A fasting blood sugar at or above 126 mg/dL or a random blood sugar at or above 200 mg/dL is diagnostic of diabetes, according to the official American Diabetes Association definition.
A fasting blood sugar of 100 to 125 mg/dL or a random blood sugar between 140 to 199 mg/dL is diagnostic of prediabetes, according to this same definition.
Prediabetes occurs when a person’s blood glucose levels are higher than normal but not high enough to be diagnosed with type 2 diabetes.
The name, diabetes mellitus, comes from the Greek words for “to flow through” and “sweet.” The Greek physicians used to diagnose the condition by actually tasting the urine. (That’s dedication!)
Normally, a hormone called insulin pushes sugar from the blood into the body’s cells where it can be used for fuel. The concentration of sugar in the blood remains within a fairly narrow range. If the body stops making insulin (type 1 diabetes), then adequate sugar doesn’t get into the cells.
Until June 23, 1997, type 1 diabetes was also called insulin-dependent diabetes mellitus (IDDM).
Without insulin, muscle and fat begin to be burned for fuel (evidence of this — ketones — shows up in the urine). The person feels hungry all the time, but loses weight in spite of increased eating. Without replacement insulin, the person would eventually starve to death. Meanwhile, the concentration of sugar in the blood begins to increase. When the level reaches around 180 mg/dL, the sugar begins to spill over into the urine. This causes the person to make more urine and then to get thirstier, creating an accelerating cycle.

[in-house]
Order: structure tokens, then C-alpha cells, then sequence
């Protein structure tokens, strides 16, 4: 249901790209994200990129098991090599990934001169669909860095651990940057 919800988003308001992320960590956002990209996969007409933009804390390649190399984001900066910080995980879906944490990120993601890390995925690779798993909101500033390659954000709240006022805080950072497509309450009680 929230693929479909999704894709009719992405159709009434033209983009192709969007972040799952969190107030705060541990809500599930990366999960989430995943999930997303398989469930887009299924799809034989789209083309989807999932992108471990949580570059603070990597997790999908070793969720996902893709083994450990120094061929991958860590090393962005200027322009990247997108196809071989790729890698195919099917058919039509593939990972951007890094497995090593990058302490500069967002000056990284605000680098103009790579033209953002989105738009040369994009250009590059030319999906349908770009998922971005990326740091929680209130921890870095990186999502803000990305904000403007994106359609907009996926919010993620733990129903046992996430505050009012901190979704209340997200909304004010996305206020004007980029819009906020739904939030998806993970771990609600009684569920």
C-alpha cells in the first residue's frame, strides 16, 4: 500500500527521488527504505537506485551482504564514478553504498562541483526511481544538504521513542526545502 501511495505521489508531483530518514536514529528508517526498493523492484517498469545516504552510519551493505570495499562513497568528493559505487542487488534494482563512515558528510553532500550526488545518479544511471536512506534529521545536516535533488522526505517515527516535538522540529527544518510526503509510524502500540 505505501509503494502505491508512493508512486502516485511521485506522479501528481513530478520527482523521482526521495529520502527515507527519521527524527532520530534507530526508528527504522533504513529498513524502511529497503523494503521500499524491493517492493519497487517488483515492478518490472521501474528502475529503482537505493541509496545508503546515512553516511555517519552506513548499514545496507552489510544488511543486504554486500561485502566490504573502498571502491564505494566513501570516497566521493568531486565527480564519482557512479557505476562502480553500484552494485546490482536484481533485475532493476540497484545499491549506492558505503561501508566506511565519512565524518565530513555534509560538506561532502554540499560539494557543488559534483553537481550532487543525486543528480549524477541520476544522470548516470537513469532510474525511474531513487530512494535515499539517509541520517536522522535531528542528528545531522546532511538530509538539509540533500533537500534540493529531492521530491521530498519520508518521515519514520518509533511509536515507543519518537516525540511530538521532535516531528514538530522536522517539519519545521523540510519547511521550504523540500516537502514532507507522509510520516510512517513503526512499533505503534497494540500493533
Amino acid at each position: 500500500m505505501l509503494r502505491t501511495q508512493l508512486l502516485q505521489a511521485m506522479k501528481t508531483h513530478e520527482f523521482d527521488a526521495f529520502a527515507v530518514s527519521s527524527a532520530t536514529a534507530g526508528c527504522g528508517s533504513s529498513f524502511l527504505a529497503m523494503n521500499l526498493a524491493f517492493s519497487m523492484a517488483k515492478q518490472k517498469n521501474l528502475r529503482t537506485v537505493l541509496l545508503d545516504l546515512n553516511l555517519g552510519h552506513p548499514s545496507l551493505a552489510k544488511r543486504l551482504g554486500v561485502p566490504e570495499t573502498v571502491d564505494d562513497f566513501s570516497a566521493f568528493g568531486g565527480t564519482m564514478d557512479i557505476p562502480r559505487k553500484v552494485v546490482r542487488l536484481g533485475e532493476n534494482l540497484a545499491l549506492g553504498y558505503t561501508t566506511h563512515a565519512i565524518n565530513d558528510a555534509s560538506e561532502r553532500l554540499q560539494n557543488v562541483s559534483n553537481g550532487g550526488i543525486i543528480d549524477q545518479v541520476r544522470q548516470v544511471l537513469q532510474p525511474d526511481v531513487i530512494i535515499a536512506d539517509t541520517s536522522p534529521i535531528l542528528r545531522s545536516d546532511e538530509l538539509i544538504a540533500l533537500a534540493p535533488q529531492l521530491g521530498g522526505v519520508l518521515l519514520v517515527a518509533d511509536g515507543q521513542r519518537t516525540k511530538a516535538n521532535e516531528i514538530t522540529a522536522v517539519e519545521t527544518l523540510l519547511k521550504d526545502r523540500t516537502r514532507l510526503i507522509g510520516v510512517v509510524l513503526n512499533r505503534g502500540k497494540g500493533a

The classic symptoms of type 1 are increased urination (polyuria), increased thirst (polydipsia), increased eating (polyphagia) and weight loss. Anyone with the classic symptoms should have a blood sugar test as well as a urine test.
Occasionally people also report fatigue, blurred vision, vomiting, abdominal pain, or frequent skin infections.
If the disease remains undiagnosed, symptoms progress to include labored breathing, coma, and death.
People who get type 1 were born with a genetic predisposition to it. Not everyone born with this predisposition gets the disease, however. In fact, if an identical twin has it, the other twin gets it only about half the time.
Along the way, some of the predisposed individuals are exposed to something in the environment that triggers the diabetes. This is usually a viral infection. The virus misleads the body’s immune system into making antibodies against its own pancreas cells that make insulin. (This is why type 1 is now also called immune-mediated diabetes.) The insulin-producing cells of the pancreas are gradually destroyed over time. When 90% of them have been destroyed, the person suddenly begins to develop symptoms.
Immune-mediated or type 1 diabetes most often strikes young people, especially between the ages of 5 and 7 (when viruses run through the schools), or at the time of puberty (when so many hormones change). For this reason, it used to be called juvenile-onset diabetes.
About 0.4% of the general public (or one out of 250) will eventually develop type 1.
According to the National Diabetes Information Clearinghouse, just over 175,000 children under age 20 in the United States have the disease.
About 800,000 people in the United States now have type 1 diabetes.
About 30,000 people develop it each year.
Type 2 diabetes is caused, not by the absence of insulin, but by insulin not working properly. It is much more frequent in overweight adults over the age of 45, but can occur at any age and weight. There are often no symptoms.
The National Institutes of Health estimates that more than 7 million adults in the United States have undiagnosed type 2 diabetes.
As obesity becomes more common among children, the number of children with prediabetes and with type 2 diabetes has been rising dramatically in recent years.